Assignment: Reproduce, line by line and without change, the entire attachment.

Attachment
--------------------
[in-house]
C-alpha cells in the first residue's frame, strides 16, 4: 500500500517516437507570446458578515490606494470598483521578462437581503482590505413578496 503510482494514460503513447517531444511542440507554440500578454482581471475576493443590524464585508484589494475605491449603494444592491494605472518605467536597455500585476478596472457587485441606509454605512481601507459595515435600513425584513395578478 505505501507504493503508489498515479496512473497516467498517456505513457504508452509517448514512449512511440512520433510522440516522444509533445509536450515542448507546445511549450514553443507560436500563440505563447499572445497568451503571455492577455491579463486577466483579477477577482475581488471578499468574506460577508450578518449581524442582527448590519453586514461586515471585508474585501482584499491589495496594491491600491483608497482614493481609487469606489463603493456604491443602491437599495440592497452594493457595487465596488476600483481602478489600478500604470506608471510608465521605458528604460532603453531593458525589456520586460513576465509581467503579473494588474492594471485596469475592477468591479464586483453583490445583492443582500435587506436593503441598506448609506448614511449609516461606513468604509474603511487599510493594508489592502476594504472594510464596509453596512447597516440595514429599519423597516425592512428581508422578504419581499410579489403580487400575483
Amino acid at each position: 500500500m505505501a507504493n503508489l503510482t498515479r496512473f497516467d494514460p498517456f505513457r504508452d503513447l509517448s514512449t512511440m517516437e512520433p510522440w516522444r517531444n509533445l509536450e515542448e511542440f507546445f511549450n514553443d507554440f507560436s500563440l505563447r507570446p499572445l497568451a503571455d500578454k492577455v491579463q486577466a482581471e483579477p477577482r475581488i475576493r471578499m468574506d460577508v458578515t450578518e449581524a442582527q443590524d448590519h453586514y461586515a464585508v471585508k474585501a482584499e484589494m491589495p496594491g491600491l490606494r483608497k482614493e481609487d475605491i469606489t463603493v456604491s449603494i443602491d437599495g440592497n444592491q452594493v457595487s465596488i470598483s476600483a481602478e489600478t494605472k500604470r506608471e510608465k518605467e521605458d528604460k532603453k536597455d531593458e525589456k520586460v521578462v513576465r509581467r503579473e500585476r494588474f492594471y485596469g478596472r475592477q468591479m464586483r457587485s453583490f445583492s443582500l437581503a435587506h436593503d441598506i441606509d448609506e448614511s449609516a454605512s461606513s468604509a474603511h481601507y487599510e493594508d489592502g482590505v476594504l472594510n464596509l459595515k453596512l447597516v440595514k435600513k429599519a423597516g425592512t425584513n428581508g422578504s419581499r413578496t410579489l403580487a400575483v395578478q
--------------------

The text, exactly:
[in-house]
C-alpha cells in the first residue's frame, strides 16, 4: 500500500517516437507570446458578515490606494470598483521578462437581503482590505413578496 503510482494514460503513447517531444511542440507554440500578454482581471475576493443590524464585508484589494475605491449603494444592491494605472518605467536597455500585476478596472457587485441606509454605512481601507459595515435600513425584513395578478 505505501507504493503508489498515479496512473497516467498517456505513457504508452509517448514512449512511440512520433510522440516522444509533445509536450515542448507546445511549450514553443507560436500563440505563447499572445497568451503571455492577455491579463486577466483579477477577482475581488471578499468574506460577508450578518449581524442582527448590519453586514461586515471585508474585501482584499491589495496594491491600491483608497482614493481609487469606489463603493456604491443602491437599495440592497452594493457595487465596488476600483481602478489600478500604470506608471510608465521605458528604460532603453531593458525589456520586460513576465509581467503579473494588474492594471485596469475592477468591479464586483453583490445583492443582500435587506436593503441598506448609506448614511449609516461606513468604509474603511487599510493594508489592502476594504472594510464596509453596512447597516440595514429599519423597516425592512428581508422578504419581499410579489403580487400575483
Amino acid at each position: 500500500m505505501a507504493n503508489l503510482t498515479r496512473f497516467d494514460p498517456f505513457r504508452d503513447l509517448s514512449t512511440m517516437e512520433p510522440w516522444r517531444n509533445l509536450e515542448e511542440f507546445f511549450n514553443d507554440f507560436s500563440l505563447r507570446p499572445l497568451a503571455d500578454k492577455v491579463q486577466a482581471e483579477p477577482r475581488i475576493r471578499m468574506d460577508v458578515t450578518e449581524a442582527q443590524d448590519h453586514y461586515a464585508v471585508k474585501a482584499e484589494m491589495p496594491g491600491l490606494r483608497k482614493e481609487d475605491i469606489t463603493v456604491s449603494i443602491d437599495g440592497n444592491q452594493v457595487s465596488i470598483s476600483a481602478e489600478t494605472k500604470r506608471e510608465k518605467e521605458d528604460k532603453k536597455d531593458e525589456k520586460v521578462v513576465r509581467r503579473e500585476r494588474f492594471y485596469g478596472r475592477q468591479m464586483r457587485s453583490f445583492s443582500l437581503a435587506h436593503d441598506i441606509d448609506e448614511s449609516a454605512s461606513s468604509a474603511h481601507y487599510e493594508d489592502g482590505v476594504l472594510n464596509l459595515k453596512l447597516v440595514k435600513k429599519a423597516g425592512t425584513n428581508g422578504s419581499r413578496t410579489l403580487a400575483v395578478q